Portrait of Frederika Treeby

Frederika Treeby

PhD student
Social Anthropology

About

PhD project: Isolation, social networks and belonging among ex-detainees of UK Migrant Removal Centres: a phenomenological approach

This research takes as its subject ex-detainees of UK Migrant Removal Centres. Those awaiting their asylum hearings are denied the rights of a citizen and may be seen to exist in a state of temporality, separated from relationships that had previously given their lives social meaning. During detention such migrants solidified new social relations that contributed to the process of community formation during the subsequent phase of their dispersion, and that formed the basis of new social networks upon their resettlement across the UK. 

The intended aims of Frederika’s investigation are to: 

  • examine how the experience of detention has contributed in the formation of new social networks and a related sense of community among ex-detainees 
  • collect original knowledge regarding the social and cultural reconstitution of migrant identities, and the renewal of relationships during adjustment to post-detention life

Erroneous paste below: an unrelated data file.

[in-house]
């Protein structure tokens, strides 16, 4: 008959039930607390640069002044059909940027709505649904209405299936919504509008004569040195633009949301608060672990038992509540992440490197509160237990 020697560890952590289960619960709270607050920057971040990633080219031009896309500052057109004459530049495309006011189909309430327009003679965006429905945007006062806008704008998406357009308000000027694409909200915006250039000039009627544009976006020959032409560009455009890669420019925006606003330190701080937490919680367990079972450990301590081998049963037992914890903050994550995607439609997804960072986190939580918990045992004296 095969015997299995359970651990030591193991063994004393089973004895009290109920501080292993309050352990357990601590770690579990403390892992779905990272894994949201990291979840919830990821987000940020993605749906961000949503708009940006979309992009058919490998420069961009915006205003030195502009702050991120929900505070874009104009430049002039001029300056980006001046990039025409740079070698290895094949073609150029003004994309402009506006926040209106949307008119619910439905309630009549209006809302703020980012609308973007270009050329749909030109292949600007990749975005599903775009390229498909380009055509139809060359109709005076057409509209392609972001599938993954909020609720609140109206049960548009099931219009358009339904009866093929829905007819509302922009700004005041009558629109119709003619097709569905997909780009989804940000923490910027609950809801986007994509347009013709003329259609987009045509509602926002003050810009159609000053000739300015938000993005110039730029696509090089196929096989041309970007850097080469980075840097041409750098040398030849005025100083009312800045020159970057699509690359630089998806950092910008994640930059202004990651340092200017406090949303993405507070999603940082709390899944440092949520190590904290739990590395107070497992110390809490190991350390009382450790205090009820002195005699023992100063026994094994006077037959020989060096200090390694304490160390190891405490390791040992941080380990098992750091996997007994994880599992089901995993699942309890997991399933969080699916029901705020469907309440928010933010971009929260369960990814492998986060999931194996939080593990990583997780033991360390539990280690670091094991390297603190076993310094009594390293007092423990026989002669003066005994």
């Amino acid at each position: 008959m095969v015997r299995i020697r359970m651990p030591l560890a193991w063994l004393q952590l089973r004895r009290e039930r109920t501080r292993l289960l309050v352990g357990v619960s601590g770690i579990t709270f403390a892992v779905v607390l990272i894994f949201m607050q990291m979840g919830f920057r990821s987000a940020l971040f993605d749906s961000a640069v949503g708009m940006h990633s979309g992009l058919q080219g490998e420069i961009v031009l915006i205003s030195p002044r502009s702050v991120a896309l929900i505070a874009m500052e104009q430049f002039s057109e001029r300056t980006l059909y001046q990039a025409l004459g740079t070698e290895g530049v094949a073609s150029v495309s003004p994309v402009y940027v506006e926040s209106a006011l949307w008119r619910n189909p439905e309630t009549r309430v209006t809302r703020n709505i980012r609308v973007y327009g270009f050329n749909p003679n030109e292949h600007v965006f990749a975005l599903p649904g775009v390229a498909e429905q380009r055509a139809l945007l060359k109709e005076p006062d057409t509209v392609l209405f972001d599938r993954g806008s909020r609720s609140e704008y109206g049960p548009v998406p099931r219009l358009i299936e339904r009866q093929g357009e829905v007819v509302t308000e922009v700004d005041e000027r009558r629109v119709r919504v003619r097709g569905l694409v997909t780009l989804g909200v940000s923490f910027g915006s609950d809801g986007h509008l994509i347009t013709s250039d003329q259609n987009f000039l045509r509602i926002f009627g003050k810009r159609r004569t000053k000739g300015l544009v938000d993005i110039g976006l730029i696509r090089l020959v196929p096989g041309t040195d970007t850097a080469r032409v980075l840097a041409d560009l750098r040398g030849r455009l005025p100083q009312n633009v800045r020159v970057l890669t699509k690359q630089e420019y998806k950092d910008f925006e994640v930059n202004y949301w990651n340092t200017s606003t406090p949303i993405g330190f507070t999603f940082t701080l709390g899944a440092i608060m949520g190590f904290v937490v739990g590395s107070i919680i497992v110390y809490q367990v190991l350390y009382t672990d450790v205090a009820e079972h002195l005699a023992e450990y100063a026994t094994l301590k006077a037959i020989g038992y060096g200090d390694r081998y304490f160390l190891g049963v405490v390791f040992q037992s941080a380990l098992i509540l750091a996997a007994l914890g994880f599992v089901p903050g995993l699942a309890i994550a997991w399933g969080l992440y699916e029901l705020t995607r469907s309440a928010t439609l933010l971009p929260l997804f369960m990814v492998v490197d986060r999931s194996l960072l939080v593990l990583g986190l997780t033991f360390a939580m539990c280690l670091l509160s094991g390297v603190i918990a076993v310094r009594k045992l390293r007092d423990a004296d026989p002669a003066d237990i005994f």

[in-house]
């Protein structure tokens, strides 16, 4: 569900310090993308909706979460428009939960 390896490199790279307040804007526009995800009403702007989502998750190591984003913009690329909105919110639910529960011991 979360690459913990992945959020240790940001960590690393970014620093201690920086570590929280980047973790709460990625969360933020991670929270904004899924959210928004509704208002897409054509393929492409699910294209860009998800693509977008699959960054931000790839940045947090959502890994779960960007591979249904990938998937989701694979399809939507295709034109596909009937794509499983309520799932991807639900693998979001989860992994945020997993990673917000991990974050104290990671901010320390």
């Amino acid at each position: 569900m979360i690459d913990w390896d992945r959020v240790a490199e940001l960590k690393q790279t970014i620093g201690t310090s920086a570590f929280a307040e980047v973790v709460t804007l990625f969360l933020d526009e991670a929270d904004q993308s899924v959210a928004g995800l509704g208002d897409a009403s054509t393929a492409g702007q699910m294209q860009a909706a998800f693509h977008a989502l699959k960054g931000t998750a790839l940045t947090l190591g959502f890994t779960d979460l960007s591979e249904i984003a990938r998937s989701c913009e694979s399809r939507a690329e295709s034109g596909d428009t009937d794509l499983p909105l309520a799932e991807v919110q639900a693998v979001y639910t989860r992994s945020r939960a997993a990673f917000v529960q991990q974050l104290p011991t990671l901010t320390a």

• assess how cultural background and social status influence the ex-detainees’ experiences of dis-empowerment, lack of autonomy and a subsequent renewed participation in community. ​ 

She will consider this group through the lens of three overlapping and current spheres of anthropological interest pertinent to this research: an experiential view of asylum-seeking refugees; the anthropology of charities and NGOs and their position within an increasingly privatised and politicised field; and humanitarianism as a theoretical and moral subject of anthropological debate. 

Frederika regards afresh the creation and maintenance of an imagined local and global community constituted by individual ex-detainees, all united through the previous experience of detention. By centring my field research from within an ex-detainee support charity, I will ask how such NGOs may impact the creation of a community and thus provide new knowledge into the intricate experiences of migration. The proposed research is expected to contribute to understanding of how detention, dispersion and hegemonic institutions structure the migrant experience.

Supervisor(s)

Professor Dimitrios Theodossopoulos
Dr Matthew Hodges

Funding

Graduate Secondary Teaching Scheme stipend


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